How is Marxism portrayed throughout ‘Animal Farm’ by George Orwell?
The main aim of Marxism is to bring about a classless society, and ‘Animal Farm’ is generally considered to be a Marxist novel, as all its characters share a similar ambition at the beginning. ‘Animal Farm’ represents an example of the oppressed masses rising up to form their own classless society, whilst offering a subtle critique on Stalin’s Soviet Russia, and communism in general. Orwell is, ironically, revolutionary in his work, as contextually in 1945, communism was a ‘taboo’ subject, punishable in post-war America by arrest and even death. It is clear from the political references in ‘Animal Farm’, that Orwell considered Russia, and consequently communism as a counter-revolutionary force that would inevitably become corrupted by greed and power. Every aspect of context is explored in ‘Animal Farm’, and the destructive and often contradictive nature of communism is explored in extraordinary detail and analysis. He represents ‘Animal Farm’ is an allegory of the situation at the beginning of the 1950’s and employs a third-person narrator, who reports events without commenting on them directly. . George Orwell's political fable Animal Farm portrays a reenactment of the Russian Revolution, with major characters cast as farm animals and communism renamed "Animalism." True to the historical story, the aristocratic players manipulate the proletariat, deluding them with illusions of dignity and improved living conditions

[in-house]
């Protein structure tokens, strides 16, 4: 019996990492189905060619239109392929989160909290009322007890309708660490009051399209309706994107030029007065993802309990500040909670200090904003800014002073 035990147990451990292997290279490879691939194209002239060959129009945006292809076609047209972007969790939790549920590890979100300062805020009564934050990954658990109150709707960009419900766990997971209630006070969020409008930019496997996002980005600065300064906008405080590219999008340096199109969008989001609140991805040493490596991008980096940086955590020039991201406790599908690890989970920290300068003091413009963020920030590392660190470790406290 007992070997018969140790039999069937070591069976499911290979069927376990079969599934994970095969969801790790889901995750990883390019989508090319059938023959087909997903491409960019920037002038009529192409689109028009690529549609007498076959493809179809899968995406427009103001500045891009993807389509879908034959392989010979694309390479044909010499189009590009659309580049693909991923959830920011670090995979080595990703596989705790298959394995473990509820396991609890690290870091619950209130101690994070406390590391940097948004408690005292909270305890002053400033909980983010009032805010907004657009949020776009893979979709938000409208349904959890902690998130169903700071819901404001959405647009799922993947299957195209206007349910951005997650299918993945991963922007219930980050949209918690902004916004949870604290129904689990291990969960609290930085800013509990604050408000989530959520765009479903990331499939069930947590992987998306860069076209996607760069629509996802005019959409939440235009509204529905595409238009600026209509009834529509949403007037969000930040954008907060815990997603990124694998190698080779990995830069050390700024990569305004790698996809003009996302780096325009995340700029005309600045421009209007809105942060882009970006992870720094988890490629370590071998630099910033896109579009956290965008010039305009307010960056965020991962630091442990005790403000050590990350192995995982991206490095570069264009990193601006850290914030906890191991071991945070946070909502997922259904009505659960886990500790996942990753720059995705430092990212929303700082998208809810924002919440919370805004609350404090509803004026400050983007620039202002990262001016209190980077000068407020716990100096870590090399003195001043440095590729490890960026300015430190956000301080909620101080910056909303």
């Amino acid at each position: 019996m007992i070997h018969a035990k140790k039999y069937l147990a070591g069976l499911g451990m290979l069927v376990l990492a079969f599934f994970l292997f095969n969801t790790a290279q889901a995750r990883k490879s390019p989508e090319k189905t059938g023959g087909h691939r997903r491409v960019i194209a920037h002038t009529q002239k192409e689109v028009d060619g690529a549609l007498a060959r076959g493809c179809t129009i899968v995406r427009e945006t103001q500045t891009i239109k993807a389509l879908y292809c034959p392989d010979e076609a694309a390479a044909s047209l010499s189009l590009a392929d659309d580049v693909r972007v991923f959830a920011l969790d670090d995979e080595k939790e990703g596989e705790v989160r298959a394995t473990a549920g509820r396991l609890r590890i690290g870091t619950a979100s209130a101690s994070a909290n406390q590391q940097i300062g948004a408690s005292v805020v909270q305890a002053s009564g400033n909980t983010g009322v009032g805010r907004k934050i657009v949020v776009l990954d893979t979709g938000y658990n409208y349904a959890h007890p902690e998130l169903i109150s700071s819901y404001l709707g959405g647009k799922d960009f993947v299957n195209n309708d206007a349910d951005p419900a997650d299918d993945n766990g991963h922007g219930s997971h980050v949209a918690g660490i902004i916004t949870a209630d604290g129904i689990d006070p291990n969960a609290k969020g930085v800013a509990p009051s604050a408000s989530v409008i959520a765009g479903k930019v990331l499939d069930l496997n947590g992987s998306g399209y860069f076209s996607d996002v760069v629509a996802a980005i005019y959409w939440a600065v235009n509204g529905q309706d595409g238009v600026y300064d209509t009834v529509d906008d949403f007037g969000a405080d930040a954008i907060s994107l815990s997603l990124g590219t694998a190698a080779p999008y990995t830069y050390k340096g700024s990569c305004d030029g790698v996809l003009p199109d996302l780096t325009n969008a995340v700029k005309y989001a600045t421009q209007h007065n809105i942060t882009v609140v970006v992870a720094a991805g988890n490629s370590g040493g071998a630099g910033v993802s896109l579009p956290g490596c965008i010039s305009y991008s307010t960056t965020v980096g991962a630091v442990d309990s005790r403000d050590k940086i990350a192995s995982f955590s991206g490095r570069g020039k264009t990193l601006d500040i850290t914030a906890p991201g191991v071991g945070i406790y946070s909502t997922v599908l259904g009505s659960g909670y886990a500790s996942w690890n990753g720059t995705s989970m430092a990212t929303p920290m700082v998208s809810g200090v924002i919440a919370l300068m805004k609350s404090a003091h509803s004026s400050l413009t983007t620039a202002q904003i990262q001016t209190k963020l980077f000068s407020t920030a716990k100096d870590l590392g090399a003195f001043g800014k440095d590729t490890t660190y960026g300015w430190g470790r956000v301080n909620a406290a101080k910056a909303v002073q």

In terms of structure, ‘Animal Farm’ represents both the making and the breaking of communist society. The birth of the communist agenda in ‘Animal Farm’ is brought about by the character ‘Old Major’. Merely the name of this character indicates a level of importance. ‘Old Major’ is considered to be a subtle and distinct doppelganger of the German theorist Karl Marx, as well as arguably, Vladimir Lenin, the political economist who many thought a God after the Russian...
Please join StudyMode to read the full document